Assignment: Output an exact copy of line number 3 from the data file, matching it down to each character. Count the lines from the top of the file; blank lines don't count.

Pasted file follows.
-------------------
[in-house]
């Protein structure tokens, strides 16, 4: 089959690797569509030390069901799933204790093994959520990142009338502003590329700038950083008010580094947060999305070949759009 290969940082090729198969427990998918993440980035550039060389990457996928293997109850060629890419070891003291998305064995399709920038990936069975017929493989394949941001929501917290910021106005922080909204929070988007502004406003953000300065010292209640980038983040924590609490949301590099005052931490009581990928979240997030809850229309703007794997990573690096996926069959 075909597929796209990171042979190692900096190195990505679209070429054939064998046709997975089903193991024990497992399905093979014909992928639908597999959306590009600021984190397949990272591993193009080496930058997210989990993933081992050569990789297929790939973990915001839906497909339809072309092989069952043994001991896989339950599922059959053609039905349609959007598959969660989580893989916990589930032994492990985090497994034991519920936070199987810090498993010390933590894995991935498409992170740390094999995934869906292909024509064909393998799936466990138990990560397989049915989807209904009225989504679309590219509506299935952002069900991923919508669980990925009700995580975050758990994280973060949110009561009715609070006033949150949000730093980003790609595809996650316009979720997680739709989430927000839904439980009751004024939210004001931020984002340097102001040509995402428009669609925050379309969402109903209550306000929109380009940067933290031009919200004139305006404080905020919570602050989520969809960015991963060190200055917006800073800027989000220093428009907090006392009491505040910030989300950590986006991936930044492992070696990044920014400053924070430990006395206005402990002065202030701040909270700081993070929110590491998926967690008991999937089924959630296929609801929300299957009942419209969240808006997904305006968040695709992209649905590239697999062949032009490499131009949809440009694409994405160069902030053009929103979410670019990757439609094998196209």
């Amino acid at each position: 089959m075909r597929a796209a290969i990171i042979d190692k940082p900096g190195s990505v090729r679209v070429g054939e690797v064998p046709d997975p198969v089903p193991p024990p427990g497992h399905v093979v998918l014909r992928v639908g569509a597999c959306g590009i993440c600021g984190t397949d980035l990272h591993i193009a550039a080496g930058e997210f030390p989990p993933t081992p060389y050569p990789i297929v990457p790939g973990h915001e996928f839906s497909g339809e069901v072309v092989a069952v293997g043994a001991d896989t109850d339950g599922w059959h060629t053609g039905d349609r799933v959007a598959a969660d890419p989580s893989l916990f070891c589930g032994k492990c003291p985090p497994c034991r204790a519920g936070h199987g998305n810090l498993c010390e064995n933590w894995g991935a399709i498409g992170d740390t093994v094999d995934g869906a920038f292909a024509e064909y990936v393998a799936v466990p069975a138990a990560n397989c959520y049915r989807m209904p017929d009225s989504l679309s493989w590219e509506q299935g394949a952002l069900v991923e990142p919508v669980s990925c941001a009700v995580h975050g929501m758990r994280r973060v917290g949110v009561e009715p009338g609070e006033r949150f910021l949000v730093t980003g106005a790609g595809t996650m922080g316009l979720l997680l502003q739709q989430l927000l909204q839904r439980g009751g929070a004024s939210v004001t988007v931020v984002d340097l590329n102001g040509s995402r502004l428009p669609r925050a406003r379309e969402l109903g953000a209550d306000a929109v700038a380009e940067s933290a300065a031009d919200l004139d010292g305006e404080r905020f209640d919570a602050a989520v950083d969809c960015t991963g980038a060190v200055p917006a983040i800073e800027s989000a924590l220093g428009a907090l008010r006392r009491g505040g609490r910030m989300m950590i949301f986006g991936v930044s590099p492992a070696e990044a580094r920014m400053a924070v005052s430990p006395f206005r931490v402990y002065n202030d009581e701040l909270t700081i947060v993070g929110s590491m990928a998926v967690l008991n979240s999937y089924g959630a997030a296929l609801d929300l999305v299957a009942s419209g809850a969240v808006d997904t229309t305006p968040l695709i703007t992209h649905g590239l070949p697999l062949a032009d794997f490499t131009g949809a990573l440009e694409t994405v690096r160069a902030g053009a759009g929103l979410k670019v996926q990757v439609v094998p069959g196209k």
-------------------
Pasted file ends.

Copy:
């Amino acid at each position: 089959m075909r597929a796209a290969i990171i042979d190692k940082p900096g190195s990505v090729r679209v070429g054939e690797v064998p046709d997975p198969v089903p193991p024990p427990g497992h399905v093979v998918l014909r992928v639908g569509a597999c959306g590009i993440c600021g984190t397949d980035l990272h591993i193009a550039a080496g930058e997210f030390p989990p993933t081992p060389y050569p990789i297929v990457p790939g973990h915001e996928f839906s497909g339809e069901v072309v092989a069952v293997g043994a001991d896989t109850d339950g599922w059959h060629t053609g039905d349609r799933v959007a598959a969660d890419p989580s893989l916990f070891c589930g032994k492990c003291p985090p497994c034991r204790a519920g936070h199987g998305n810090l498993c010390e064995n933590w894995g991935a399709i498409g992170d740390t093994v094999d995934g869906a920038f292909a024509e064909y990936v393998a799936v466990p069975a138990a990560n397989c959520y049915r989807m209904p017929d009225s989504l679309s493989w590219e509506q299935g394949a952002l069900v991923e990142p919508v669980s990925c941001a009700v995580h975050g929501m758990r994280r973060v917290g949110v009561e009715p009338g609070e006033r949150f910021l949000v730093t980003g106005a790609g595809t996650m922080g316009l979720l997680l502003q739709q989430l927000l909204q839904r439980g009751g929070a004024s939210v004001t988007v931020v984002d340097l590329n102001g040509s995402r502004l428009p669609r925050a406003r379309e969402l109903g953000a209550d306000a929109v700038a380009e940067s933290a300065a031009d919200l004139d010292g305006e404080r905020f209640d919570a602050a989520v950083d969809c960015t991963g980038a060190v200055p917006a983040i800073e800027s989000a924590l220093g428009a907090l008010r006392r009491g505040g609490r910030m989300m950590i949301f986006g991936v930044s590099p492992a070696e990044a580094r920014m400053a924070v005052s430990p006395f206005r931490v402990y002065n202030d009581e701040l909270t700081i947060v993070g929110s590491m990928a998926v967690l008991n979240s999937y089924g959630a997030a296929l609801d929300l999305v299957a009942s419209g809850a969240v808006d997904t229309t305006p968040l695709i703007t992209h649905g590239l070949p697999l062949a032009d794997f490499t131009g949809a990573l440009e694409t994405v690096r160069a902030g053009a759009g929103l979410k670019v996926q990757v439609v094998p069959g196209k």